Fort Liberty forms special decade-long partnership with NCDOT to repair roads

Monique John Image
Wednesday, May 15, 2024
Fort Liberty forms special decade-long partnership with NCDOT
Officials said their mission for the partnership is to make Fort Liberty safer for everyone.

FORT LIBERTY, N.C. (WTVD) -- Fort Liberty has formed a special agreement with the state's Department of Transportation to enhance roads throughout the installation. Officials said their mission for the partnership is to make Fort Liberty safer for everyone.

Originally built in the 1940s, Fort Liberty officials said their roads could no longer serve the more than 250,000 people now commuting on them every day. These road conditions have left drivers contending with things such as potholes and major traffic jams.

Fort Liberty said improving its roads is a major priority, and that the installation has been gathering feedback from its military families.

"We haven't seen much improvement or modernization over time and we're trying to improve the quality of our road work," said Lawrence Pico, the deputy director of Fort Liberty's Directorate of Public Works.

As a result, Fort Liberty says it partnered with the NCDOT to improve the installation's roads for the next decade. Now the project is in full swing, and Fort Liberty said it's investing $10 to $20 million of its own funds each year for the department to fix its roads.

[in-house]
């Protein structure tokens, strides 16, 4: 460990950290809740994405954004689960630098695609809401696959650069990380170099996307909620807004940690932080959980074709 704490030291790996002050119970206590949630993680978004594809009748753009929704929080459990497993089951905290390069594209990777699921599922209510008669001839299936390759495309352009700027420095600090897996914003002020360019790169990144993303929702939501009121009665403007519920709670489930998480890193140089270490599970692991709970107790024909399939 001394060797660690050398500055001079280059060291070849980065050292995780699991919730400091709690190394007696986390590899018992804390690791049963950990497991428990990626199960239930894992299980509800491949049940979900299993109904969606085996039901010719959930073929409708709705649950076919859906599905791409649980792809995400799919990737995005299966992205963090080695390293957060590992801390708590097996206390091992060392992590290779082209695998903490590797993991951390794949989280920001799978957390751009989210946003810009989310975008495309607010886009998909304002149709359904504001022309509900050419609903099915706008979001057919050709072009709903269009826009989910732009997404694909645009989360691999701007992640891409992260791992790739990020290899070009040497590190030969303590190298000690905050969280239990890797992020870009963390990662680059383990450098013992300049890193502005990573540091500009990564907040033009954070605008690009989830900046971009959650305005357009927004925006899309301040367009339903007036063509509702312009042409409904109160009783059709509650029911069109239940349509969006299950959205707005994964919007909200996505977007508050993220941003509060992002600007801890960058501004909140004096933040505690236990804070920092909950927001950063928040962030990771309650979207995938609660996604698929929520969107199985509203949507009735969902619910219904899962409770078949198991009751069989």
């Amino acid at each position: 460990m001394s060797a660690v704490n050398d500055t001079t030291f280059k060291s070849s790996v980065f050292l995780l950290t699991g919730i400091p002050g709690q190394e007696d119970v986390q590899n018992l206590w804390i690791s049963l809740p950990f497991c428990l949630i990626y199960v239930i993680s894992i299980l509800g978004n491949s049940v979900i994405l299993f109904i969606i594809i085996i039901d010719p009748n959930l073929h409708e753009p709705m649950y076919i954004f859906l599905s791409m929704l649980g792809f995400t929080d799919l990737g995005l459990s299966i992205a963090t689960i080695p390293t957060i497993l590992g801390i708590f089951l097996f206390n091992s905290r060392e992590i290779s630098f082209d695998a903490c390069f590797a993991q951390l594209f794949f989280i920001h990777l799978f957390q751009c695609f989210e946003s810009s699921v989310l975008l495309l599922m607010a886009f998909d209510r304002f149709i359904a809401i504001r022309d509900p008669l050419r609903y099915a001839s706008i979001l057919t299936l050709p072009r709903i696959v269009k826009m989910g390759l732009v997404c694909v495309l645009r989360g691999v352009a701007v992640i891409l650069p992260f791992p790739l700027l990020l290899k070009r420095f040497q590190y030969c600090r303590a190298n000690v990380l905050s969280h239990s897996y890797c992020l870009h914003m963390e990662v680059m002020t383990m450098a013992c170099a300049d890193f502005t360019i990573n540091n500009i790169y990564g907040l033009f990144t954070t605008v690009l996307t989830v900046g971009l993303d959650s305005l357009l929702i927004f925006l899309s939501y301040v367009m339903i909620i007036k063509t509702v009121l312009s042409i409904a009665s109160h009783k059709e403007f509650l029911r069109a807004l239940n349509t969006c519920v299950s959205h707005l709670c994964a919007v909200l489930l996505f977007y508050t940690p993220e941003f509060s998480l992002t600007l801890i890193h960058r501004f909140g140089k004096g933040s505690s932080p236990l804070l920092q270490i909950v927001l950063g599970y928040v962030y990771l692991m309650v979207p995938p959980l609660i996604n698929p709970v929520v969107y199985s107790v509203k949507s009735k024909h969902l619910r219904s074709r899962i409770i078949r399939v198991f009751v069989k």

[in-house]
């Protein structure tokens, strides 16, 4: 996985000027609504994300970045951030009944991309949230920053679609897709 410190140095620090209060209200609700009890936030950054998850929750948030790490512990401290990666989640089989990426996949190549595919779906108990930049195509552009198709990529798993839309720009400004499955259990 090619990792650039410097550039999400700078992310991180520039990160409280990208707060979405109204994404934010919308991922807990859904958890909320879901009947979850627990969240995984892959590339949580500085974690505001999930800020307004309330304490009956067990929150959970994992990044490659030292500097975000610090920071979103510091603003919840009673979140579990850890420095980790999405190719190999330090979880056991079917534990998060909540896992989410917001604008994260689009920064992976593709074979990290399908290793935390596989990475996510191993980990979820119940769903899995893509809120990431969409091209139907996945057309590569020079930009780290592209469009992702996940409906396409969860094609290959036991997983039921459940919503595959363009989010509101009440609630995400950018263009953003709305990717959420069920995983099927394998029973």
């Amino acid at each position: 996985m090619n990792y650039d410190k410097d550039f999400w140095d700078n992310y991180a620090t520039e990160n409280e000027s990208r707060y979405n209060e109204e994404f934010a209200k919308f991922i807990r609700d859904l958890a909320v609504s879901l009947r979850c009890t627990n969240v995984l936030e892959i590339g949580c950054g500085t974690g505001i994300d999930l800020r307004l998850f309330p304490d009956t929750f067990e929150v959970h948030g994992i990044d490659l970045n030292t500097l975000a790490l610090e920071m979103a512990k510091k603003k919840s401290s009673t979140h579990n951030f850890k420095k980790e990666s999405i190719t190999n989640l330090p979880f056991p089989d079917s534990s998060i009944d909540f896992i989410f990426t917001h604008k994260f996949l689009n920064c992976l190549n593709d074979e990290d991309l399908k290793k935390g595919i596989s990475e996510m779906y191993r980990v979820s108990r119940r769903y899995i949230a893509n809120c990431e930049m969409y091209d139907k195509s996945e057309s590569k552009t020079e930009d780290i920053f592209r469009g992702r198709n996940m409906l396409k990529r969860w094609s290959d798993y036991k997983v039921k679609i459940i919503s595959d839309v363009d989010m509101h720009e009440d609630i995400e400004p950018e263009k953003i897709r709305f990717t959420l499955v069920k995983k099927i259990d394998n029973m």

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"We wanted to take advantage of their expertise with road work as well as realize some cost savings going through their program," said Pico with Fort Liberty's DPW.

Fort Liberty said it's saving them 40 percent to 60 percent of what this would have cost using other options.

"We estimate we get about $0.60 to the dollar per mile working through NCDOT, which just means that we're able to do more roadwork per year," Pico said.

The NCDOT said it's possible other state departments of transportation could duplicate this partnership with other military bases nationwide based on the results at Fort Liberty.

"No matter if you're in Florida, Georgia, North Carolina, or whatever, we all know how to build roads," said Jason Salisbury, a Division 6 construction engineer at the NCDOT. "And so if they can utilize that expertise in their local, in their local states, I think it'd be great."